Lions, Gators and Bears! The Best of the 'Jaws' Rip-offs

Lions, Gators and Bears! The Best of the 'Jaws' Rip-offs

Aug 15, 2012

Welcome to Jaws Week! When it was announced that Steven Spielberg's Jaws was arriving on Blu-ray, we thought it'd be perfect to dedicate an entire week to the movie that created the summer blockbuster. Every day this week we'll be posting an assortment of really fun features tied to the film, its production, its legacy, its fans, its merchandise and so much more.


We all know that virtually everyone loves Jaws, and here's some cinematic proof of that assertion. Steven Spielberg's film was a huge hit, obviously, and you know what a huge hit means, right? Rip-offs, knockoffs, copycats, retreads and wannabes!

But not all Jaws-inspired movies are cobbled together equally, and these are the flicks that manage to be sort of entertaining in their own right. They're nowhere near as good as Jaws, but then, what copycat movie ever is?

Grizzly (1976) -- Jaws hit theaters on June 20, 1975, and this blatant-yet-adorable rip-off was in theaters by May of 1976. Now that's how you do a knock-off! Also known as Claws, this William Girdler horror flick is pretty much the same as Jaws, only with a bear instead of a shark, but it has some outrageously nasty kills for a PG-rated movie. It also offers Christopher George, Andrew Prine and Richard Jaeckel, and if you know who those actors are, then you've probably already seen Grizzly. They're hardly a Scheider-Shaw-Dreyfuss trio, but in the realm of low-budget knockoff cinema, one takes what one can get.

Day of the Animals (1977) -- Before his untimely death in a 1978 helicopter accident, director William Girdler went back to the Jaws pool once more, only this time he brought a whole menagerie of unhappy beasts. This one reunites Christopher George with Richard Jaeckel, but the cast also includes Leslie Neilsen, Lynda Day George, Andrew Stevens and Susan Backlinie. (She was the first victim in Jaws.) Plot? Try this: a hole in the ozone layer causes all of the animals above a certain elevation to get all crazy and murderous. And of course there are a bunch of campers around. Points for simple silliness, and extra credit to the writers for predicting the "ozone layer" issue, even if they did do it in relatively silly fashion.

Orca (1977) -- This patently absurd but undeniably entertaining De Laurentiis production features Richard Harris as a rather stupid whaler, Charlotte Rampling as a biologist who spews nonsense, Will Sampson as a noble native, and Bo Derek as a pretty woman who gets her leg bitten off. The opening tragedy, in which Harris performs an unintentional abortion on a pregnant whale, mortified an entire generation of young movie watchers, but there's some fun to be had up to and including a wacky finale involving a fluke, a dummy and a glacier. Moral of the story: leave whales alone, especially pregnant ones with angry mates.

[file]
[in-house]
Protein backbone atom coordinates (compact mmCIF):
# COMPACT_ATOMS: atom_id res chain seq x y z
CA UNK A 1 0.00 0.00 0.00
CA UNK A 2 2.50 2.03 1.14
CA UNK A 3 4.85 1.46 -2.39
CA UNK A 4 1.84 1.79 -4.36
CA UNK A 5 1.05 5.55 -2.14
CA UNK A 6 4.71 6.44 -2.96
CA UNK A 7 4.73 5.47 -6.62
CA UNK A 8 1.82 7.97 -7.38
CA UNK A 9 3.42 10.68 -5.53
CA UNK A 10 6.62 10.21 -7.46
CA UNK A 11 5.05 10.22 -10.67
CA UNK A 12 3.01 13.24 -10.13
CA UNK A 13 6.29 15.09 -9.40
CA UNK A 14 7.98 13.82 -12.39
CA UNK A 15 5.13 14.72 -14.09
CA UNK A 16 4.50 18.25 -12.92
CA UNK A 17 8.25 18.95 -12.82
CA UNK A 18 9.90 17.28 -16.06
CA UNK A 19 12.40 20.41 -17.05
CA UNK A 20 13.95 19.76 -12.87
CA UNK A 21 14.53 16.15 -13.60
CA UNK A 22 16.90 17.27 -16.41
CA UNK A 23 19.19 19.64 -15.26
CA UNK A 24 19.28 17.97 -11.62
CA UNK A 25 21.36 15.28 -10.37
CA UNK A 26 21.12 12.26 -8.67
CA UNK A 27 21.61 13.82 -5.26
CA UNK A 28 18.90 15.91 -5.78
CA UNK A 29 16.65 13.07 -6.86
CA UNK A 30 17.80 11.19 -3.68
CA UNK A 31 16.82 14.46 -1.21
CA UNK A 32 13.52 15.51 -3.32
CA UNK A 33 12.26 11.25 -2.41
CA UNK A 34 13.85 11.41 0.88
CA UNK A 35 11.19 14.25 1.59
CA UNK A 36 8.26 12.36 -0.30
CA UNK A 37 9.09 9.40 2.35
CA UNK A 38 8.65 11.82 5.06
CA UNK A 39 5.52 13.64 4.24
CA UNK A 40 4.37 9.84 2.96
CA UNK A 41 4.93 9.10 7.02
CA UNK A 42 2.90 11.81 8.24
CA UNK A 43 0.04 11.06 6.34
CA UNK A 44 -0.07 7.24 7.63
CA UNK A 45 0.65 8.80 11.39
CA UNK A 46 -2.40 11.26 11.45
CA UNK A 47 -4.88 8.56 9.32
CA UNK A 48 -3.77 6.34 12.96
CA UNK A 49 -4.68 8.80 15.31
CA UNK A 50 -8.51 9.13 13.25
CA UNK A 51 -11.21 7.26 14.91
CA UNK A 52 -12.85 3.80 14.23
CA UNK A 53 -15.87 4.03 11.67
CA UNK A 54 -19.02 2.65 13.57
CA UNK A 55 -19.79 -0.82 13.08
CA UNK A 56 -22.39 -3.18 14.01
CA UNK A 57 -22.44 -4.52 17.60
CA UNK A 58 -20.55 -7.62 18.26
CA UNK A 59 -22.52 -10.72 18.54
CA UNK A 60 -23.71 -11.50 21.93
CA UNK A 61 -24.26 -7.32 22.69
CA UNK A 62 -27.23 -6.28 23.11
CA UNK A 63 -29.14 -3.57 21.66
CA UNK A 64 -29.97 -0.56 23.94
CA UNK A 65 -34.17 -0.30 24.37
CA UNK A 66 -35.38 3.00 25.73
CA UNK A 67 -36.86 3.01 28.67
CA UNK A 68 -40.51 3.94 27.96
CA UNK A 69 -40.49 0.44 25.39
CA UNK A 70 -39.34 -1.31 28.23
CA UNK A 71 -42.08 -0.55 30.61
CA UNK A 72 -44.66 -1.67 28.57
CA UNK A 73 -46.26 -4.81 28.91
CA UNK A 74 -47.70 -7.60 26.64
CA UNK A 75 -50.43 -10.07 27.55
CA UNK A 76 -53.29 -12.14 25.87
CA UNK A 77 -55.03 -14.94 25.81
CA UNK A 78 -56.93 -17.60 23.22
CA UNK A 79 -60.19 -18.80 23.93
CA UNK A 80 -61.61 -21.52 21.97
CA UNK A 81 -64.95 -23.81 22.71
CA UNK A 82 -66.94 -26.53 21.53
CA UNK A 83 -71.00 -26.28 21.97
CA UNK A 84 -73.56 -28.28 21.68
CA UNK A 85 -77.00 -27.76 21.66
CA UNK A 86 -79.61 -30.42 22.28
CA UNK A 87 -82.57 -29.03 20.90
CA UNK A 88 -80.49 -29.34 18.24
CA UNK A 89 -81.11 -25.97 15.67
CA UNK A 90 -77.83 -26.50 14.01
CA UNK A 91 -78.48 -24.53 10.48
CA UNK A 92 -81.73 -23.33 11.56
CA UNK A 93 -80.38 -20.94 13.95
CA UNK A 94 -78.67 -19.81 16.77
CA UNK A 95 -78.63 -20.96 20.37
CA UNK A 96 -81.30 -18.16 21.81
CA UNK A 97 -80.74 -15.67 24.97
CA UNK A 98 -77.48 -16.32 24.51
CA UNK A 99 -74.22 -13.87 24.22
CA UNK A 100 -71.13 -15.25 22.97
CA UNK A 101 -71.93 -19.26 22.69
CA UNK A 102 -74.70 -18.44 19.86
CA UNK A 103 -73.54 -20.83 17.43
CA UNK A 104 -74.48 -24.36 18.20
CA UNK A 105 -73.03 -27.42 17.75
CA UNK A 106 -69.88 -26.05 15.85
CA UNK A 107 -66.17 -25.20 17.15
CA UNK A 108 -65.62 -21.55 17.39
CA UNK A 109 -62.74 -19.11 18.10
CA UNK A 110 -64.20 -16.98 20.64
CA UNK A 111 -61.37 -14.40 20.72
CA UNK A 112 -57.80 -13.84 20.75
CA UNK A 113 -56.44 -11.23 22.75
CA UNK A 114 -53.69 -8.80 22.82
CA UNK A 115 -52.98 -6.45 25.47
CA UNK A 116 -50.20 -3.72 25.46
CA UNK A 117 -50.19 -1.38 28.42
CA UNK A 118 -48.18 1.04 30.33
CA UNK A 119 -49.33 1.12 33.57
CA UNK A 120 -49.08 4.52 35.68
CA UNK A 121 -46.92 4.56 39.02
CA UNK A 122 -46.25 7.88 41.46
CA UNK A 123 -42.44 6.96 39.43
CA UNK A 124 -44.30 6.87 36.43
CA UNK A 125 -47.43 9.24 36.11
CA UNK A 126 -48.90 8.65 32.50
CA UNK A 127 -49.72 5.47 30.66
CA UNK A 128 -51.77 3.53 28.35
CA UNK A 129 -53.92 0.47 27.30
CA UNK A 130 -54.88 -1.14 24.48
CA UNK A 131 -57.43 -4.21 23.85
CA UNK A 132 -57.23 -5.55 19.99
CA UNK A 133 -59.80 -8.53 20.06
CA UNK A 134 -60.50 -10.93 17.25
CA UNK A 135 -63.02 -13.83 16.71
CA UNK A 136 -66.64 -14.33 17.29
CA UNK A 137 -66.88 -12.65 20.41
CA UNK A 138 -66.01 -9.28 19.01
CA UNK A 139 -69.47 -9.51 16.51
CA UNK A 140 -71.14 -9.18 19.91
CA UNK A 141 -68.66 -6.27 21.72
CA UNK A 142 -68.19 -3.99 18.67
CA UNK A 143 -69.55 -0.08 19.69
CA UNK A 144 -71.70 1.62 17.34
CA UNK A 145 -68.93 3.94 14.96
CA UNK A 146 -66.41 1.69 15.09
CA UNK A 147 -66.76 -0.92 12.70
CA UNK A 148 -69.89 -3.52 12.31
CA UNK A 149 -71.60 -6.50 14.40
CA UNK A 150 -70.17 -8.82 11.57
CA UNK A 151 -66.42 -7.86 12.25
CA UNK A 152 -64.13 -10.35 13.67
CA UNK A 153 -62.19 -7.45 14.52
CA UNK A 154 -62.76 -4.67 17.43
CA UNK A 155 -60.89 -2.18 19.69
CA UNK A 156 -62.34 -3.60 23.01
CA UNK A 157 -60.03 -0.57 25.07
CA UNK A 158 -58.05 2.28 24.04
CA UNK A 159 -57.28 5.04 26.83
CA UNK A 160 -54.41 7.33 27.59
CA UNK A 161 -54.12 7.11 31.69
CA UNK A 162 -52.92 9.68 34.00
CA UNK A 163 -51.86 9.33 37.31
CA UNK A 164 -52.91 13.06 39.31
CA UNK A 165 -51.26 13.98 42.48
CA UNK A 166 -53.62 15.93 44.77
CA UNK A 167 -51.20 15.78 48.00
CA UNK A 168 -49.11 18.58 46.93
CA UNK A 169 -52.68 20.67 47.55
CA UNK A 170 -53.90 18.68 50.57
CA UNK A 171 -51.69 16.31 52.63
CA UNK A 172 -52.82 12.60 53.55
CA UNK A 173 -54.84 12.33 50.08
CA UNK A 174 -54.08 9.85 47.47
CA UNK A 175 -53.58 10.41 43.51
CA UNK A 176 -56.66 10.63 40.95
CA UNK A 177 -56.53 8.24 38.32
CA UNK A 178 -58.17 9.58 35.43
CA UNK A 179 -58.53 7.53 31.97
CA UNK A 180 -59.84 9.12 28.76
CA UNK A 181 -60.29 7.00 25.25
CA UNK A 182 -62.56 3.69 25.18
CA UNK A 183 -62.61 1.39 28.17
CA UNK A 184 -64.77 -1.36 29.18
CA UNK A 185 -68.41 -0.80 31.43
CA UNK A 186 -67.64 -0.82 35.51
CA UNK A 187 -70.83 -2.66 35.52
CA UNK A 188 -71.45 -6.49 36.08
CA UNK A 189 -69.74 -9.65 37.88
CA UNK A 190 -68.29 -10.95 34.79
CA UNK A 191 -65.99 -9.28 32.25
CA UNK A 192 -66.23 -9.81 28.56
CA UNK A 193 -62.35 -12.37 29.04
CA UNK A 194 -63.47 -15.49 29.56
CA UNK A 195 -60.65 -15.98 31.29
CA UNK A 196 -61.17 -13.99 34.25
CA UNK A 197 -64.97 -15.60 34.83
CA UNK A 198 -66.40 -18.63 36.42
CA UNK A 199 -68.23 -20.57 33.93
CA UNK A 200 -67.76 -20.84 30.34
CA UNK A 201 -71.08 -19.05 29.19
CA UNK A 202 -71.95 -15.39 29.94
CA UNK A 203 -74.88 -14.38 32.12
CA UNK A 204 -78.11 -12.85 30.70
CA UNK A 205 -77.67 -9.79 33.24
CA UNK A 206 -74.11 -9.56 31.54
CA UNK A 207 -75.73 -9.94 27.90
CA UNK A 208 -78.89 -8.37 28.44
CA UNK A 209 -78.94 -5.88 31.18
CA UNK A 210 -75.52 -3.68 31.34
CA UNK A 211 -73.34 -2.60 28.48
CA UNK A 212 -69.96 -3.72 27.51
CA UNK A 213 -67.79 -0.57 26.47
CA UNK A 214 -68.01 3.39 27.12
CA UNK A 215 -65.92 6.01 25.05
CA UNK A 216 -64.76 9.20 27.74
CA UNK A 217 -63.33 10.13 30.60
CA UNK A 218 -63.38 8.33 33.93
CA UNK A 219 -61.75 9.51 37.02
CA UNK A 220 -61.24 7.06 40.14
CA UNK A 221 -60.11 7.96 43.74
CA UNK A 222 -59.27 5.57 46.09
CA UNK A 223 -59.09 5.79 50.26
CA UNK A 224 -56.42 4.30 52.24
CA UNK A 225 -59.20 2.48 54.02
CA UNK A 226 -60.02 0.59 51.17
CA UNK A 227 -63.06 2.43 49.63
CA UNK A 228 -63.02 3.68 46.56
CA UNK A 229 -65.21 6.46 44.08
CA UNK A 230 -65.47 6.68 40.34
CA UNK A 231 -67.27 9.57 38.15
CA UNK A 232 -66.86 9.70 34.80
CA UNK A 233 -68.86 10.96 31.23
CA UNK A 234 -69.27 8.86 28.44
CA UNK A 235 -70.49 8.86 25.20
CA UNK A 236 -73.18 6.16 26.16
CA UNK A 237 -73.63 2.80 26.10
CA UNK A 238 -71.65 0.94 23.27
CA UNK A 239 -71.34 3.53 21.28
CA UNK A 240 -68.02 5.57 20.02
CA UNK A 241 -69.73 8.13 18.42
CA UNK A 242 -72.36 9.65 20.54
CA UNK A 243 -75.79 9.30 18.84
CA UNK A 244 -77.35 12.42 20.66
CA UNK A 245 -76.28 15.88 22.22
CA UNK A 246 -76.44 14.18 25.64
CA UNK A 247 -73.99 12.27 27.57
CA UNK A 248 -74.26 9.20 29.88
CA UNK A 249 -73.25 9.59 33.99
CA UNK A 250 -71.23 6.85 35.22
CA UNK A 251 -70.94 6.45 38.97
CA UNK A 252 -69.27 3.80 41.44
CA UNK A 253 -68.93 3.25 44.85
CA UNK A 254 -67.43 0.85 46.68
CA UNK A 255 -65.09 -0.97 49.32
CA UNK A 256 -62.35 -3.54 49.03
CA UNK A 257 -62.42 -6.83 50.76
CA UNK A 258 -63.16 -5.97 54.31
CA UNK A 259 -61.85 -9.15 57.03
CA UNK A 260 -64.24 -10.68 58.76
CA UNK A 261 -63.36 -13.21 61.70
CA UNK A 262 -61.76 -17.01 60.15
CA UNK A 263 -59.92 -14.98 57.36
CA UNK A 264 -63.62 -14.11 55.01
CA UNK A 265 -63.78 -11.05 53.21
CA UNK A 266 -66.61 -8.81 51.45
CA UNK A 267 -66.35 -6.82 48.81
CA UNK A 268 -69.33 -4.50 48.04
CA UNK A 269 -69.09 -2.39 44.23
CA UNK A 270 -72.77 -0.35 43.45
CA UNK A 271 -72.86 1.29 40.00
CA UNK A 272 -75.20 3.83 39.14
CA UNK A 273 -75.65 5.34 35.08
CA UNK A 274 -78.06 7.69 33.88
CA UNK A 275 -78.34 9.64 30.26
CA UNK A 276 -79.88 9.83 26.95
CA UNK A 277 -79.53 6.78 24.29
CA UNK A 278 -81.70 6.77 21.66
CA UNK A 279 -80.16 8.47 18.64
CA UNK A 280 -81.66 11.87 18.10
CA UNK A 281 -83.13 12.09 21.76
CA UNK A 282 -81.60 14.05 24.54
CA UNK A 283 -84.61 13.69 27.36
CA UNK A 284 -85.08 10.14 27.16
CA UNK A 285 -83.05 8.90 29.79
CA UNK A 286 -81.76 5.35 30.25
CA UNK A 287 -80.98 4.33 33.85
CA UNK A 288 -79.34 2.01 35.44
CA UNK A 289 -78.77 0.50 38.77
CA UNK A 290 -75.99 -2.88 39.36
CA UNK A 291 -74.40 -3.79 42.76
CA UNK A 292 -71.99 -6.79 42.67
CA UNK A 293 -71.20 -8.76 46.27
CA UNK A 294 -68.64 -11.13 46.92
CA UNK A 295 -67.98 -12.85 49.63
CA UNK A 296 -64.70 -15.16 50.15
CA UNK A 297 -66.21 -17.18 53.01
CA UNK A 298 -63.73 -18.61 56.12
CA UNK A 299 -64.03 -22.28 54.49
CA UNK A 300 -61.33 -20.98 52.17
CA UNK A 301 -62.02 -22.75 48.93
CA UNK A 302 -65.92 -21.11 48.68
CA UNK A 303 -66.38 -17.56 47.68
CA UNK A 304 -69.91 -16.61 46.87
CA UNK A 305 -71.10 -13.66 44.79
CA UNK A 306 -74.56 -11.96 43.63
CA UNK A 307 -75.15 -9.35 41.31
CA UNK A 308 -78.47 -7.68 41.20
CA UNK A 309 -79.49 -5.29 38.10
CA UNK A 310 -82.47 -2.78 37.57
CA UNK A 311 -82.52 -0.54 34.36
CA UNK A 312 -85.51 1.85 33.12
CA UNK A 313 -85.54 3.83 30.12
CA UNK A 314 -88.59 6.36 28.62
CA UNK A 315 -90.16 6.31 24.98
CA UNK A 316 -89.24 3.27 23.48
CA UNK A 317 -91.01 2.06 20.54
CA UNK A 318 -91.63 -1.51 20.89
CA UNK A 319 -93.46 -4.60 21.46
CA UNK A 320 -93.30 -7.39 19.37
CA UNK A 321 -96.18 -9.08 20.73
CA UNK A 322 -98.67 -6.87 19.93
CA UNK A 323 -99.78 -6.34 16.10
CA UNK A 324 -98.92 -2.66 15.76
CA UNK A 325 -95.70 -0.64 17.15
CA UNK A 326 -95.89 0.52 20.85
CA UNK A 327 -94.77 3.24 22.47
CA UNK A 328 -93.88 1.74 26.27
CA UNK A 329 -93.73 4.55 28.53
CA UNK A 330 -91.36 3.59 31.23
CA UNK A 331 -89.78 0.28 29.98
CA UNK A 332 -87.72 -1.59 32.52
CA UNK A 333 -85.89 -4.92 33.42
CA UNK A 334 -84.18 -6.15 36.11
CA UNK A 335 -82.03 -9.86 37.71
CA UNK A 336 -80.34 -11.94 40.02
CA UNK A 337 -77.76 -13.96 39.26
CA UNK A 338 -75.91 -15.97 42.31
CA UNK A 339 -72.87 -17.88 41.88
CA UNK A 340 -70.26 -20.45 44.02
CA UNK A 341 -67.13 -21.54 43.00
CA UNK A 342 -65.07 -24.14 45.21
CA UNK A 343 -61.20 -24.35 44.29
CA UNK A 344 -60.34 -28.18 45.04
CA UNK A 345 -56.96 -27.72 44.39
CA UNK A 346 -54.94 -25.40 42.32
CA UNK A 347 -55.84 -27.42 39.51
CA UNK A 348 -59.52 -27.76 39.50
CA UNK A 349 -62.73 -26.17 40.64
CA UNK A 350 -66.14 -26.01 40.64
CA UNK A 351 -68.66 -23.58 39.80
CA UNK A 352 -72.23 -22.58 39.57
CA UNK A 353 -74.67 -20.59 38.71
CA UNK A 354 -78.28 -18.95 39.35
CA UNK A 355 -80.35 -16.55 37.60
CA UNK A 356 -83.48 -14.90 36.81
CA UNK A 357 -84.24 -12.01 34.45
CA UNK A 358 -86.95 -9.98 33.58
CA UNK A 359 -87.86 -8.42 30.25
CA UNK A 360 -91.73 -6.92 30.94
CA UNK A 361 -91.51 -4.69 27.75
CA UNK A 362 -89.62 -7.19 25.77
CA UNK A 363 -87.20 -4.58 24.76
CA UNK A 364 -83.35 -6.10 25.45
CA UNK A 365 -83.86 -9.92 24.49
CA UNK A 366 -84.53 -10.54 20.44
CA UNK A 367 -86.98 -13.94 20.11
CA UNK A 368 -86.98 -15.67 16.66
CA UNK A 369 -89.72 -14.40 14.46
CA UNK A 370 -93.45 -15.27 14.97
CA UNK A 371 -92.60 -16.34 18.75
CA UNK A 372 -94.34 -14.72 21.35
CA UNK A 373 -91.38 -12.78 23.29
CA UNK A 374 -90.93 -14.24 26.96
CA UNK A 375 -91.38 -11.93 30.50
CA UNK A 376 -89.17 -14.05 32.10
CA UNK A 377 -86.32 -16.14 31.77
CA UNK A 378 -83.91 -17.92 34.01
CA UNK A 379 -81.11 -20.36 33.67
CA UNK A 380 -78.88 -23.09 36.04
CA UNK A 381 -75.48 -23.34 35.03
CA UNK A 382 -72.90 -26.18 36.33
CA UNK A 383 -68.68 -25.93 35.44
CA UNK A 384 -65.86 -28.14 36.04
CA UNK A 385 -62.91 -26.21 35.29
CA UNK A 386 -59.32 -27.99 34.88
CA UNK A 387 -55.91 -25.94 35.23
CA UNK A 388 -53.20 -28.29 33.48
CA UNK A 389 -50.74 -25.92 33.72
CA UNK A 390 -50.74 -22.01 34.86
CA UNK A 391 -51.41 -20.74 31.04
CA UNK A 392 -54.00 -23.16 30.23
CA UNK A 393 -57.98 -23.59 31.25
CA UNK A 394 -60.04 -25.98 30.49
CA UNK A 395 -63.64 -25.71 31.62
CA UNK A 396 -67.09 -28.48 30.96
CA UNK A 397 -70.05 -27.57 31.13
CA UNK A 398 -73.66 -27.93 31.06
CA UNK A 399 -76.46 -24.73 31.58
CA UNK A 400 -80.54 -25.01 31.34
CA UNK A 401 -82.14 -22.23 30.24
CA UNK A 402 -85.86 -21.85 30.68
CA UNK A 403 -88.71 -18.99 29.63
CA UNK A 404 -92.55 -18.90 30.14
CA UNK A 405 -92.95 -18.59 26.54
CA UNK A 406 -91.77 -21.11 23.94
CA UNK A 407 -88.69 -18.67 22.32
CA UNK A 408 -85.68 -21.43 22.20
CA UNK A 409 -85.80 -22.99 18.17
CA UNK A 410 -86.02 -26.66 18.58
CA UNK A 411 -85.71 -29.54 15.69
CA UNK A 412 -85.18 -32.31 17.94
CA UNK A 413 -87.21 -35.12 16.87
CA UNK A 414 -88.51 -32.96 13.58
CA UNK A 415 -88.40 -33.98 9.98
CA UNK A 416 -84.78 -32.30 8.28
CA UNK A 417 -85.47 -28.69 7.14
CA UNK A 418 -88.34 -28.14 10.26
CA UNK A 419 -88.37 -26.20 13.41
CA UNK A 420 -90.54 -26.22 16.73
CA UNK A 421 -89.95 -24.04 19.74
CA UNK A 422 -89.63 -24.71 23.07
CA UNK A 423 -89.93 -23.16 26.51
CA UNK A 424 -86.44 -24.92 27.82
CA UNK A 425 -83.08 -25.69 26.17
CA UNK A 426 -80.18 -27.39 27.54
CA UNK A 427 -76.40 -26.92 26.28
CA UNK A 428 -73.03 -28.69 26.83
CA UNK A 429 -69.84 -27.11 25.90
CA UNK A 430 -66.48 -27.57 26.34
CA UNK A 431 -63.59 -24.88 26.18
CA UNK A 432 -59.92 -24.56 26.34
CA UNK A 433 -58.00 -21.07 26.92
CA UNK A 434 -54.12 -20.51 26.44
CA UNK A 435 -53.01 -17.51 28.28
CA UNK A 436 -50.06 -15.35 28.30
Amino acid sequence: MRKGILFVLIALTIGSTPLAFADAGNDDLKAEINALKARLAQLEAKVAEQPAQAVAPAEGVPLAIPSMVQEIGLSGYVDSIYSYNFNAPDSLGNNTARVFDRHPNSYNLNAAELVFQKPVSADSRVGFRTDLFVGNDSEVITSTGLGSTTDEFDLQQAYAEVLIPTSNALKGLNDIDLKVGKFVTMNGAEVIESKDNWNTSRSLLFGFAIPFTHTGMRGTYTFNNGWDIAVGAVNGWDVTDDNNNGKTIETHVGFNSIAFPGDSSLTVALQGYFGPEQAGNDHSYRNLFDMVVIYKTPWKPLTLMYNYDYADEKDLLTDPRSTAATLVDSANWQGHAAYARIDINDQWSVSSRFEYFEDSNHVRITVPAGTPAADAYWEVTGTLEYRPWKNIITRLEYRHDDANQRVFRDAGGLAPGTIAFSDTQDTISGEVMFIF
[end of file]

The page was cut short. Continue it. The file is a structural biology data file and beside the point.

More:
Jaws 2 (1978) -- Universal was in this for the money, but give it up to director Jeannot Szwarc for turning in a perfectly serviceable sequel to Jaws -- even if Jaws 2 never comes close to copying the wit, cleverness and intensity of Steven Spielberg's original. Little more than a fancy slasher flick dressed up as a sequel, it's about a group of fun-loving teens who decide to go sailing just as another ravenous shark invades the waters of Amity Island. The premise stretches credibility, but fortunately Roy Scheider is back to lend some legitimacy to this sequel. (Note: Jaws 3 and Jaws 4 are absolutely terrible, even on the rip-off/sequel scale. Don't watch them.)

Alligator (1980) -- Probably the funniest of all the Jaws knockoffs, thanks mainly to the screenplay by a young John Sayles, this flick asserts that if you flush a baby gator down the toilet it could, in theory, feast on genetic waste material and blossom into a beast the size of a stretch limo. The actors, particularly Robert Forster and Henry Silva, bring a welcome sense of humor to the now-familiar proceedings, but director Lewis Teague is still smart enough to throw in some gooey gore and some memorable murders. (I had nightmares about the swimming pool scene as a kid, and I bet some of you did, too.)

Great White (1981) - And, fine, no article on this topic would be complete without at least a mention of the infamous Italian flick Great White, which was so much of a Jaws rip-off that Universal actually sued the distributor, and won the case. True story! Aside from its very brief initial theatrical release, Great White has never officially reappeared in America in any form. (Now you really wanna see it!)

Categories: Features, Horror
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